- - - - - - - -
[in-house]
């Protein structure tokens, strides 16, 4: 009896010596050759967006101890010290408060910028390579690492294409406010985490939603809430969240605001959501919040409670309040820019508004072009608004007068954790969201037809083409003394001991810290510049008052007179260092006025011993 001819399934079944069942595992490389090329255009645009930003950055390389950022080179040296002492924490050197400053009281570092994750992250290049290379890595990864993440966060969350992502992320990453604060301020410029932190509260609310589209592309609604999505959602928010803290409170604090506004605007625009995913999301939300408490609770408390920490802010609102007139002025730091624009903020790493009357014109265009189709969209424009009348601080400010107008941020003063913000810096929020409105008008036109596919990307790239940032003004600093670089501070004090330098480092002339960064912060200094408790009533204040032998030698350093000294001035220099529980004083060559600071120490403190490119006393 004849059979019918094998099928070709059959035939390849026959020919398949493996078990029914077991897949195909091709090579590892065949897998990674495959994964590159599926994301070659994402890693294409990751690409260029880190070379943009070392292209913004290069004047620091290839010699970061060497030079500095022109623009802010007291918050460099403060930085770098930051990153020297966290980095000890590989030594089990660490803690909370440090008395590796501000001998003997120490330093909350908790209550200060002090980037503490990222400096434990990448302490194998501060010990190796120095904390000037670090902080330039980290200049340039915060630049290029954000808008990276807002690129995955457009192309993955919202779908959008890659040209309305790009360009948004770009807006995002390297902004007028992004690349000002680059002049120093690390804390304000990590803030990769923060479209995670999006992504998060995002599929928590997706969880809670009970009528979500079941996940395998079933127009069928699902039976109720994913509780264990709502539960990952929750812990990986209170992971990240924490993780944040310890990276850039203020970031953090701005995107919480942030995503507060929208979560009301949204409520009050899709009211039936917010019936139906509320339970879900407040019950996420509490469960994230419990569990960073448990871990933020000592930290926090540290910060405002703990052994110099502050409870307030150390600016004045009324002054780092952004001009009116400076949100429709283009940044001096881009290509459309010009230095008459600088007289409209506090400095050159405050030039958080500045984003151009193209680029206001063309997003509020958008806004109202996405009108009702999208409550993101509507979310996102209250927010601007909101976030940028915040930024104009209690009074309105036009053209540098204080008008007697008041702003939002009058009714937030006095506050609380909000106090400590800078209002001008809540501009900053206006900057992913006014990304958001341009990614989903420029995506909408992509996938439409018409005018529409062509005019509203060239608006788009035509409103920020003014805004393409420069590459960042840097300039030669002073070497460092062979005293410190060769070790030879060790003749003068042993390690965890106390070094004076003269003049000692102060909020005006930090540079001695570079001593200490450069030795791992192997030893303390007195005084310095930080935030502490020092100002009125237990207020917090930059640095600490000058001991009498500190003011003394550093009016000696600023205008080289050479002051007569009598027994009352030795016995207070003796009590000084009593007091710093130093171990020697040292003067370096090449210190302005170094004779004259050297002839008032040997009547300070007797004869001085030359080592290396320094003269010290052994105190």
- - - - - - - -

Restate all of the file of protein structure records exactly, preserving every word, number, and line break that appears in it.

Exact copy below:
[in-house]
């Protein structure tokens, strides 16, 4: 009896010596050759967006101890010290408060910028390579690492294409406010985490939603809430969240605001959501919040409670309040820019508004072009608004007068954790969201037809083409003394001991810290510049008052007179260092006025011993 001819399934079944069942595992490389090329255009645009930003950055390389950022080179040296002492924490050197400053009281570092994750992250290049290379890595990864993440966060969350992502992320990453604060301020410029932190509260609310589209592309609604999505959602928010803290409170604090506004605007625009995913999301939300408490609770408390920490802010609102007139002025730091624009903020790493009357014109265009189709969209424009009348601080400010107008941020003063913000810096929020409105008008036109596919990307790239940032003004600093670089501070004090330098480092002339960064912060200094408790009533204040032998030698350093000294001035220099529980004083060559600071120490403190490119006393 004849059979019918094998099928070709059959035939390849026959020919398949493996078990029914077991897949195909091709090579590892065949897998990674495959994964590159599926994301070659994402890693294409990751690409260029880190070379943009070392292209913004290069004047620091290839010699970061060497030079500095022109623009802010007291918050460099403060930085770098930051990153020297966290980095000890590989030594089990660490803690909370440090008395590796501000001998003997120490330093909350908790209550200060002090980037503490990222400096434990990448302490194998501060010990190796120095904390000037670090902080330039980290200049340039915060630049290029954000808008990276807002690129995955457009192309993955919202779908959008890659040209309305790009360009948004770009807006995002390297902004007028992004690349000002680059002049120093690390804390304000990590803030990769923060479209995670999006992504998060995002599929928590997706969880809670009970009528979500079941996940395998079933127009069928699902039976109720994913509780264990709502539960990952929750812990990986209170992971990240924490993780944040310890990276850039203020970031953090701005995107919480942030995503507060929208979560009301949204409520009050899709009211039936917010019936139906509320339970879900407040019950996420509490469960994230419990569990960073448990871990933020000592930290926090540290910060405002703990052994110099502050409870307030150390600016004045009324002054780092952004001009009116400076949100429709283009940044001096881009290509459309010009230095008459600088007289409209506090400095050159405050030039958080500045984003151009193209680029206001063309997003509020958008806004109202996405009108009702999208409550993101509507979310996102209250927010601007909101976030940028915040930024104009209690009074309105036009053209540098204080008008007697008041702003939002009058009714937030006095506050609380909000106090400590800078209002001008809540501009900053206006900057992913006014990304958001341009990614989903420029995506909408992509996938439409018409005018529409062509005019509203060239608006788009035509409103920020003014805004393409420069590459960042840097300039030669002073070497460092062979005293410190060769070790030879060790003749003068042993390690965890106390070094004076003269003049000692102060909020005006930090540079001695570079001593200490450069030795791992192997030893303390007195005084310095930080935030502490020092100002009125237990207020917090930059640095600490000058001991009498500190003011003394550093009016000696600023205008080289050479002051007569009598027994009352030795016995207070003796009590000084009593007091710093130093171990020697040292003067370096090449210190302005170094004779004259050297002839008032040997009547300070007797004869001085030359080592290396320094003269010290052994105190």